Backdrop CMS includes an update utility to facilitate upgrades to the software that require database schema or other complex changes. Typically after updating a module or Backdrop CMS itself, you'll need to check if any updates need to be run.
Updating between minor versions (1.0.x to 1.0.y or 1.1.y to 1.2.z)
Minor and patch updates are straight-forward and usually may be done independent of any module updates. It's usually a good idea to update Backdrop CMS core independently before attempting to do any module updates.
- Make a backup of your database.
- Make a backup of the config directory (it's located within the 'files' directory and begins with 'config_` unless otherwise specified in the settings.php file).
- Download the latest release of Backdrop CMS and extract it.
- Login to your site as a user with the "Administrator" role.
- (Optional but recommended) Put your site into maintenance mode.
- Rename the "core" directory in the root directory of your current codebase "core-old" or similar, and move it outside your Backdrop docroot.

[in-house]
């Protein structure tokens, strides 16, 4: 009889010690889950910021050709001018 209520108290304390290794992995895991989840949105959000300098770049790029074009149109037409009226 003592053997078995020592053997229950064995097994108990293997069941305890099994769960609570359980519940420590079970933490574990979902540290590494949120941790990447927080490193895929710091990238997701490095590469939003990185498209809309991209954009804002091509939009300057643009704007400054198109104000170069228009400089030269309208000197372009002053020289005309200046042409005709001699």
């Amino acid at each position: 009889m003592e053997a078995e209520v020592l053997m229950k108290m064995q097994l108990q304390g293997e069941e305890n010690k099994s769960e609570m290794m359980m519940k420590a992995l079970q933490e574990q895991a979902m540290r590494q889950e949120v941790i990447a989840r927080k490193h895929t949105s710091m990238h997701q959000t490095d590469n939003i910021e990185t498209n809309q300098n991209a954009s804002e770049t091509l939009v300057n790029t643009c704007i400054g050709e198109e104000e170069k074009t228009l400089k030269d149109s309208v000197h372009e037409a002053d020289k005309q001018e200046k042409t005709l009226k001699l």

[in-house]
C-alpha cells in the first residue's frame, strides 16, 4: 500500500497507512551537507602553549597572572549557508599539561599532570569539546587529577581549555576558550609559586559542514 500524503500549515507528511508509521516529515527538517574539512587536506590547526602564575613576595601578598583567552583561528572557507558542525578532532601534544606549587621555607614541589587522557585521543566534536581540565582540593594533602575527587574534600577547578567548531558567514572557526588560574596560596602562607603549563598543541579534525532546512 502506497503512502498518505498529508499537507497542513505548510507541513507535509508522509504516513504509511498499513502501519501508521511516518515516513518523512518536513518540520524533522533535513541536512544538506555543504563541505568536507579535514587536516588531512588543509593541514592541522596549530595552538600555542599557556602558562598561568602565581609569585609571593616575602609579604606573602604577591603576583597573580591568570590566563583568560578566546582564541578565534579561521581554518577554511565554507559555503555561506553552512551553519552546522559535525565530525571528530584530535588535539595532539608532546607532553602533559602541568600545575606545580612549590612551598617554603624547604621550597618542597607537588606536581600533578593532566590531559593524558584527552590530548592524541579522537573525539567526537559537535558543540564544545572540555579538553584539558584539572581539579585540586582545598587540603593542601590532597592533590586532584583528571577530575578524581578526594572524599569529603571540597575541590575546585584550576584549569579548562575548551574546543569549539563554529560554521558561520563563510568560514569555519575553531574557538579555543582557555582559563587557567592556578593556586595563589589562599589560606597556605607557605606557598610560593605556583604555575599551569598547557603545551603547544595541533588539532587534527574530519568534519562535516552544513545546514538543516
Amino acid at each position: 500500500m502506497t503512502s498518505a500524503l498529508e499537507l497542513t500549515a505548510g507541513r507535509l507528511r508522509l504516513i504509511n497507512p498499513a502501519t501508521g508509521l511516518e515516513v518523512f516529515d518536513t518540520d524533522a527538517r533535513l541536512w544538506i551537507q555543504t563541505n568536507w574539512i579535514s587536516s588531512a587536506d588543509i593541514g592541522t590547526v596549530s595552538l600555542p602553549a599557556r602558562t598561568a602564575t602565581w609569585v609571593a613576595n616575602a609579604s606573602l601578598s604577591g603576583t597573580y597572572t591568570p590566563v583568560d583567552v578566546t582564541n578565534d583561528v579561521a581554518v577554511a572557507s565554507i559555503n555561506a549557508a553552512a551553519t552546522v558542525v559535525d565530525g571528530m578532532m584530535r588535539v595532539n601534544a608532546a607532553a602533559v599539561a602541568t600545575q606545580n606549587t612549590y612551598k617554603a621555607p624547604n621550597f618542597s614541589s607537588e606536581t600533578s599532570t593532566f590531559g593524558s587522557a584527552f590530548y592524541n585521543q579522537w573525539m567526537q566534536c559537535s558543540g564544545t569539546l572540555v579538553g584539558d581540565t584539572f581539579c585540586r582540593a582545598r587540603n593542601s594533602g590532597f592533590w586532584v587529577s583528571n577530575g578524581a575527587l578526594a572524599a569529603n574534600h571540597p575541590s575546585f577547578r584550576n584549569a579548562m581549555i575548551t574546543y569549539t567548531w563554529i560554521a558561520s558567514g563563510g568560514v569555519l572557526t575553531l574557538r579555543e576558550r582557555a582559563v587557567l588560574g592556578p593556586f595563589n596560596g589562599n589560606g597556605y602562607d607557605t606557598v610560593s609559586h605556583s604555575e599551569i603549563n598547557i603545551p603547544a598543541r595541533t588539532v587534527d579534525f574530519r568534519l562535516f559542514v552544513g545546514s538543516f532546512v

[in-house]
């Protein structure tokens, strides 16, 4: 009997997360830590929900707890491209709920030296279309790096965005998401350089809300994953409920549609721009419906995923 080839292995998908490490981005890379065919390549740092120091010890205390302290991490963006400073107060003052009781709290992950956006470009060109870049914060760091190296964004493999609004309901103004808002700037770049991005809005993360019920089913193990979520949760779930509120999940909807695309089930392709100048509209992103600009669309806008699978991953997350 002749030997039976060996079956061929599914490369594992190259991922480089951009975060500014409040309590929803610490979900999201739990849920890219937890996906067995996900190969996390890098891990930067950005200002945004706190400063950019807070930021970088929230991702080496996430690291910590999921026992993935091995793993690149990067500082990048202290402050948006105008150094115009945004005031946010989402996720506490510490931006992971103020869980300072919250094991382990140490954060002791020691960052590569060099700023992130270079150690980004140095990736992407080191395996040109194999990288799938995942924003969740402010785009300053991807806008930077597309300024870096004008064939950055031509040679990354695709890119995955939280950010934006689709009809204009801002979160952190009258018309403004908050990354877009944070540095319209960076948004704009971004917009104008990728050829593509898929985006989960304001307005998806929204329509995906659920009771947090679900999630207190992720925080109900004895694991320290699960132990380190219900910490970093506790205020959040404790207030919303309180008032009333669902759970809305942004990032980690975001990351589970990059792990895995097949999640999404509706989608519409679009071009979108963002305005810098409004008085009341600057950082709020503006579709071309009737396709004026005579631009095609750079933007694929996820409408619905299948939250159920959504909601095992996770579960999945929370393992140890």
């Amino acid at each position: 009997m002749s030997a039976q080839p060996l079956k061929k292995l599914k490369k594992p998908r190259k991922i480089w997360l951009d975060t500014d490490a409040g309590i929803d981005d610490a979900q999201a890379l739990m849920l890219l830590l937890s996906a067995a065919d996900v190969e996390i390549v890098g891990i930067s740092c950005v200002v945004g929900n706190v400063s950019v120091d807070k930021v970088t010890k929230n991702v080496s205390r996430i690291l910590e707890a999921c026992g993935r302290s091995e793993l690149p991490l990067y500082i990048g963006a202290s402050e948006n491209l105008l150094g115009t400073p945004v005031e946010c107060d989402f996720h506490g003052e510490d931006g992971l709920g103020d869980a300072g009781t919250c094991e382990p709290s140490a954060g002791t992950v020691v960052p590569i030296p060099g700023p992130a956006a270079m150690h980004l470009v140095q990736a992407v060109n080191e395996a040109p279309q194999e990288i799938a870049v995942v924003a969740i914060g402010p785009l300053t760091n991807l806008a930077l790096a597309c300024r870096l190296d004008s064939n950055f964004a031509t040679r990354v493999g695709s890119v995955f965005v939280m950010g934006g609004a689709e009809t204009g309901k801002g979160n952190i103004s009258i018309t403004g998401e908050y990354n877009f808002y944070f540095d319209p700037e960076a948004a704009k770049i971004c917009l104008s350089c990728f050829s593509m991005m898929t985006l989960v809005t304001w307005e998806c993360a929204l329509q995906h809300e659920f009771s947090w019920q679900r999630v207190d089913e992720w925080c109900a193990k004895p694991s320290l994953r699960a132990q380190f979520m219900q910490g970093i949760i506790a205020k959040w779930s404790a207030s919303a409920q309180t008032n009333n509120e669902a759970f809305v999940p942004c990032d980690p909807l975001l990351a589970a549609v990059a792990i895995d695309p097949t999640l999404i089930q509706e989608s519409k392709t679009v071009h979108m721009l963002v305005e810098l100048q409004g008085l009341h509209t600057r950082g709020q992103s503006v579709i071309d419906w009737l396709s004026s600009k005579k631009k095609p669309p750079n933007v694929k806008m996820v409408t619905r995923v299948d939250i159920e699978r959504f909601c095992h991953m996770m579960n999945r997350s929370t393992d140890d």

- Put the new "core" directory from the latest release of Backdrop CMS inside your docroot.
- Run update.php by navigating to http://example.com/core/update.php
- If you turned on the maintenance mode option, turn it back off to make your site publicly accessible again.
- If all is well, delete the "core-old" directory.
Upgrading major versions of Backdrop CMS
Backdrop currently does not have any new major releases (e.g. a Backdrop 2.0), but the process will be the same for future releases as the current process for upgrading from Drupal 7.
Upgrading Backdrop CMS between versions
About minor and major version updates
Backdrop CMS follows a semantic versioning scheme. Moving to the next minor (e.g. 1.1.y to 1.2.y) or patch version (e.g. 1.1.1 to 1.1.2) is considered an update. Moving the next major version (e.g. from 1.x.y to 2.x.y) is considered an upgrade and is a more involved process. Minor and patch version updates maintain consistent APIs and can be done independently from any additional modules you may have installed on your site. Major version upgrades involve API changes that will usually require all the modules on your site to upgraded at the same time with compatible versions.